The excerpt cited by the questioner is a very long paragraph in FNI describing the relation between scientists and businessmen. The excerpt, quoted from The Ayn Rand Lexicon, is cited as appearing on p. 27 in the edition of FNI used for the Lexicon, but appearing on p. 23 in the Signet paperback edition of FNI. In FNI, the paragraph describing scientists and businessmen is immediately preceded by another very long paragraph (pp. 22-23) that begins:
The professional intellectual is the field agent of the army whose commander-in-chief is the philosopher.
As far as I know, Ayn Rand never offered further identification of the exact correspondence between the scientist-businessman "army" and the philosopher-intellectual "army." My own best assessment is that Ayn Rand probably meant that philosophers and intellectuals provide the framework (context of basic ideas) within which scientists (especially in the physical sciences) and businessmen (bringing technology to the market) both operate. Ayn Rand seems to have wanted to stress the scientist-businessman hierarchy specifically, and also wanted to avoid implying that the scientists are at the same hierarchical level as the philosophers. In my understanding, scientists are almost at the level of the intellectuals. There is often great overlap between the two categories, especially depending on what specific kind of intellectual is under consideration. That, however, would make scientists field agents, not lieutenant-commanders-in-chief. So I doubt that Ayn Rand consciously intended the "army" of the scientists and businessmen to be viewed as the same "army" as the "army" of the philosophers and intellectuals, or as an extension within a single army. It's certainly a single hierarchy, however, an unbroken hierarchy with philosphers at the top and businessmen two or three levels down.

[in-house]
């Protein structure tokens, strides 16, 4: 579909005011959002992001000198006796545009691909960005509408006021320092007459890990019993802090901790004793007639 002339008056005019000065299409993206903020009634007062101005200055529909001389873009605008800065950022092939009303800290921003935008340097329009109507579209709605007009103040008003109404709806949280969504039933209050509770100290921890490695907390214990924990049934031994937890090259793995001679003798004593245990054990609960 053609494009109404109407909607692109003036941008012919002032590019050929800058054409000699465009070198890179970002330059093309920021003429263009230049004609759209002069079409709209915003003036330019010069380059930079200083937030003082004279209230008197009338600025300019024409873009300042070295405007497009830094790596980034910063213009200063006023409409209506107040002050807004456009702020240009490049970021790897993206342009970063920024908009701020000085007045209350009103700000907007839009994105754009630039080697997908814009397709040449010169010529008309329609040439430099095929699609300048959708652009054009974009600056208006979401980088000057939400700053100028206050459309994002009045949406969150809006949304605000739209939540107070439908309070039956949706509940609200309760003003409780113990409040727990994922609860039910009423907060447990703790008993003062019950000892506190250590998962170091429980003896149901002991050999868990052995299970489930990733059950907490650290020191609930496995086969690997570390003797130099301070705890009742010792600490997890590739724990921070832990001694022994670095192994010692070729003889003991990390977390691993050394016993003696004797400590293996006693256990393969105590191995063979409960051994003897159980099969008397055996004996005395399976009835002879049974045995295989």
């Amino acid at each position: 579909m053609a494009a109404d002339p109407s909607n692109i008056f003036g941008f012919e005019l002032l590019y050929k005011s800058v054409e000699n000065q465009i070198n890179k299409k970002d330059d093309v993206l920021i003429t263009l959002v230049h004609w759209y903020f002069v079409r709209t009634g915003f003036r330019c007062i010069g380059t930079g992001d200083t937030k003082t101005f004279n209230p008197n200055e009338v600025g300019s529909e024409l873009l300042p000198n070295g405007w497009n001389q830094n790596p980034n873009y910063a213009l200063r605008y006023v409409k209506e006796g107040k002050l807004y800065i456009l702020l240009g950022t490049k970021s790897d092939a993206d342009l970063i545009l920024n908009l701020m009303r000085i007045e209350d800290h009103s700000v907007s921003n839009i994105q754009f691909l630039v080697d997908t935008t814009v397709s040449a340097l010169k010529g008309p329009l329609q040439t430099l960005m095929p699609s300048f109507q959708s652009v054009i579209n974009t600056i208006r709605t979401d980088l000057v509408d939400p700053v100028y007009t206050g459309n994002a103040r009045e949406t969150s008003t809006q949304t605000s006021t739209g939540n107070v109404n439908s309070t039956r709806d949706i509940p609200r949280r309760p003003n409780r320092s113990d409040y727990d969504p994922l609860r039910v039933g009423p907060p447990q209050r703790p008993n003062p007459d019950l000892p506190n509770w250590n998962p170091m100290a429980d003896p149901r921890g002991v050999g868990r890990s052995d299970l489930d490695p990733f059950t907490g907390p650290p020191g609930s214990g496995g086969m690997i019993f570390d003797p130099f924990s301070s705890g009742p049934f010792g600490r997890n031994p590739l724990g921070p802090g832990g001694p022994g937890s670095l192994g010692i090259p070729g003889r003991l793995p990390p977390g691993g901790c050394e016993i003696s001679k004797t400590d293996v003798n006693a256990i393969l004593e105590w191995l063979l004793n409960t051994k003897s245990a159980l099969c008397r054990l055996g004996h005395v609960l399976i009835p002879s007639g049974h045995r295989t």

answered Apr 13 '13 at 21:36
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